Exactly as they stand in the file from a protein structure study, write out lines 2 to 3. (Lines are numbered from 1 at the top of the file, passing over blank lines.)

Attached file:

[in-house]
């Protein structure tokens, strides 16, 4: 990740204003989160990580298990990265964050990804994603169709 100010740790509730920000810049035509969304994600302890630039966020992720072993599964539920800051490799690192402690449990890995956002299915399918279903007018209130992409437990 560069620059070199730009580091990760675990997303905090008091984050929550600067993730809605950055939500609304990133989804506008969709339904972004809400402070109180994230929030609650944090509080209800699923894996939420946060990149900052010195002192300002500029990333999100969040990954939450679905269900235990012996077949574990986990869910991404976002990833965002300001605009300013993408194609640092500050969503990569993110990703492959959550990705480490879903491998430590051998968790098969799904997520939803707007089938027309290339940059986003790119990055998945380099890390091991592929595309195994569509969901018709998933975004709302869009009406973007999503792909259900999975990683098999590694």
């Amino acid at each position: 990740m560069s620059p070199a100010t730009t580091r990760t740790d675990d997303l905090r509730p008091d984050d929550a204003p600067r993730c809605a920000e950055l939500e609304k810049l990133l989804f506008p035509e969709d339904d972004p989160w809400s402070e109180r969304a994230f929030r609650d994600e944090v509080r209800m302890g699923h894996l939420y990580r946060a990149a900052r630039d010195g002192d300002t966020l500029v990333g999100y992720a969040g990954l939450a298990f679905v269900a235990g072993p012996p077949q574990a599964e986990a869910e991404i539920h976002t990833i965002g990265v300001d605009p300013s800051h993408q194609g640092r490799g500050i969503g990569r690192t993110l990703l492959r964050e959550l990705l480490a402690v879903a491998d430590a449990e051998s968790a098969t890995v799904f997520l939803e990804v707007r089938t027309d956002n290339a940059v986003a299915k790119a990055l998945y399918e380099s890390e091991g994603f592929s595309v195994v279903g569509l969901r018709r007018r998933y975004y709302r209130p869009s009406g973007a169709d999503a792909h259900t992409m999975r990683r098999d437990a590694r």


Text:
């Protein structure tokens, strides 16, 4: 990740204003989160990580298990990265964050990804994603169709 100010740790509730920000810049035509969304994600302890630039966020992720072993599964539920800051490799690192402690449990890995956002299915399918279903007018209130992409437990 560069620059070199730009580091990760675990997303905090008091984050929550600067993730809605950055939500609304990133989804506008969709339904972004809400402070109180994230929030609650944090509080209800699923894996939420946060990149900052010195002192300002500029990333999100969040990954939450679905269900235990012996077949574990986990869910991404976002990833965002300001605009300013993408194609640092500050969503990569993110990703492959959550990705480490879903491998430590051998968790098969799904997520939803707007089938027309290339940059986003790119990055998945380099890390091991592929595309195994569509969901018709998933975004709302869009009406973007999503792909259900999975990683098999590694």
């Amino acid at each position: 990740m560069s620059p070199a100010t730009t580091r990760t740790d675990d997303l905090r509730p008091d984050d929550a204003p600067r993730c809605a920000e950055l939500e609304k810049l990133l989804f506008p035509e969709d339904d972004p989160w809400s402070e109180r969304a994230f929030r609650d994600e944090v509080r209800m302890g699923h894996l939420y990580r946060a990149a900052r630039d010195g002192d300002t966020l500029v990333g999100y992720a969040g990954l939450a298990f679905v269900a235990g072993p012996p077949q574990a599964e986990a869910e991404i539920h976002t990833i965002g990265v300001d605009p300013s800051h993408q194609g640092r490799g500050i969503g990569r690192t993110l990703l492959r964050e959550l990705l480490a402690v879903a491998d430590a449990e051998s968790a098969t890995v799904f997520l939803e990804v707007r089938t027309d956002n290339a940059v986003a299915k790119a990055l998945y399918e380099s890390e091991g994603f592929s595309v195994v279903g569509l969901r018709r007018r998933y975004y709302r209130p869009s009406g973007a169709d999503a792909h259900t992409m999975r990683r098999d437990a590694r």